EU-Wide GDPR — The Countdown Has Started
Enterprises must comply with the requirements of GDPR by May 25, 2018. GDPR cleans up the complexity of local data protection regulations across Europe. European data protection is therefore ready for a new age that will be defined by terms like cloud, social, Big Data, and cooperation. GDPR affects all enterprises that process the personal data of EU citizens, and also those that do so without having a physical presence in the EU. In the future, organizations will be subject to breach notification within 72 hours, so speed of detection is a key challenge. Plans for data protection breach scenarios must therefore be drafted and a well-structured procedure for technical clearance and handling of supervisory authorities, customers, and media put in place. Firms regularly and extensively engaged in personal data processing must also appoint a data protection officer. A study of Dutch companies in early 2017 by a large audit organization found that a worryingly high percentage of companies are still not ready for GDPR, with many of the companies yet to even start.
Personal Data — Held by All Enterprises
All enterprises hold personal data. This may be customer data, employee data, citizen data, health data, or data for instance that has been collected through IoT applications such as fitness trackers and connected cars. Organizations must be clear about the nature of the personal data they hold, its location, and who has access to it. Even data storage without usage already comes under GDPR.
Focus on Preparations — Serious Consequences in the Event of a Regulation Breach
Enterprises risk high fines (up to 4% of turnover or €20 million) for GDPR breaches. Fines come into force if organizations fail to comply with guidelines — even in the absence of a specific security incident. In addition to fines, enterprises also face reputational damage, for example with compensation payments for customers to retain their loyalty and with declining revenue due to loss of custom. In extreme cases — when organizations reveal major security deficits in their processing of personal data (nature, gravity, and duration) and fail to mend their ways — a definitive ban on processing data may be imposed. This would mean a discontinuation of all business domiciled in the EU. Enterprises banned from using personal data would also no longer be able to pay their staff. Given these possible repercussions, organizations are willing to substantially invest in data protection and data security.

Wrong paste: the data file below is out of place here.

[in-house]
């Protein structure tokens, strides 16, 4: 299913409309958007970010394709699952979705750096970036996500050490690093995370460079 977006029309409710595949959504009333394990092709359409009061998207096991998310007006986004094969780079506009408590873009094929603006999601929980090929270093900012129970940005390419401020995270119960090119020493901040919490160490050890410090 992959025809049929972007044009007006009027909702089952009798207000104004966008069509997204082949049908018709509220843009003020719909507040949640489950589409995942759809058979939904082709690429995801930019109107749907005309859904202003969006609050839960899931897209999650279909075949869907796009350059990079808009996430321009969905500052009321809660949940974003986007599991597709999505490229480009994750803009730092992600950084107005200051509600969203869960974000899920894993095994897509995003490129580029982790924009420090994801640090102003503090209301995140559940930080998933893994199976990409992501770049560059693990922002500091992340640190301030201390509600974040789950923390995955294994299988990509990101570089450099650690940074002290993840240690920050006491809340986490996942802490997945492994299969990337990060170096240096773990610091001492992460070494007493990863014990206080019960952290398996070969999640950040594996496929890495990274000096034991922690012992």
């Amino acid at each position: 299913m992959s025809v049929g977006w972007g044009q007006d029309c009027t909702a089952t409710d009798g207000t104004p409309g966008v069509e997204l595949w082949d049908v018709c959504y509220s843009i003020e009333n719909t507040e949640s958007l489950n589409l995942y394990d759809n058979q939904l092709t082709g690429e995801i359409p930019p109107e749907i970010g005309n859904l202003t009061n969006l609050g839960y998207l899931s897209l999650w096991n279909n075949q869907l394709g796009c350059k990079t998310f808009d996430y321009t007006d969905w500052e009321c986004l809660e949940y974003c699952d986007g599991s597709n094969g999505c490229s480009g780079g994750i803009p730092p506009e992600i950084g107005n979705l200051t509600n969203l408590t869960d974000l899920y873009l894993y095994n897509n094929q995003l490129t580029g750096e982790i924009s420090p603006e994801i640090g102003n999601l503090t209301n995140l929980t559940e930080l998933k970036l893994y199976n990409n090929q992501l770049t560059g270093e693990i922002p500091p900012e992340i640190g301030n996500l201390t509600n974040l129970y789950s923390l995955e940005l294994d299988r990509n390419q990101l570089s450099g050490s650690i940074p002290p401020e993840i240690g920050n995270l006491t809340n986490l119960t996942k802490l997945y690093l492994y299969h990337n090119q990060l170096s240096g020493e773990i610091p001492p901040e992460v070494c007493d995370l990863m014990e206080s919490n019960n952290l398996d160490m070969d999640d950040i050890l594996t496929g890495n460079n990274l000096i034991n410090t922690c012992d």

Opportunity for You
Companies are desperate for information and insight on GDPR, and they are asking their suppliers. That means you, and if you don't have a view they'll ask your competitors. In January 2018 IDC Benelux will carry out a survey to assess the current situation with GDPR, the challenges, and the anticipated developments in Benelux, interviewing around 175 decision makers from enterprises with more than 50 employees in the region. Some of the questions that will be addressed are:
- How are enterprises preparing themselves for GDPR coming into force in May 2018?
- What support exactly do enterprises need?
- Which areas are subject to major investments?
- What are the key decision-making criteria when selecting a provider and its solution?
- Which providers do you associate with GDPR and how do you rate them?
The deadline for participation is December 22, 2017. Fieldwork will start in January/February 2018.
We would be happy to discuss the project with you and to outline the benefits for your company. We look forward to talking with you.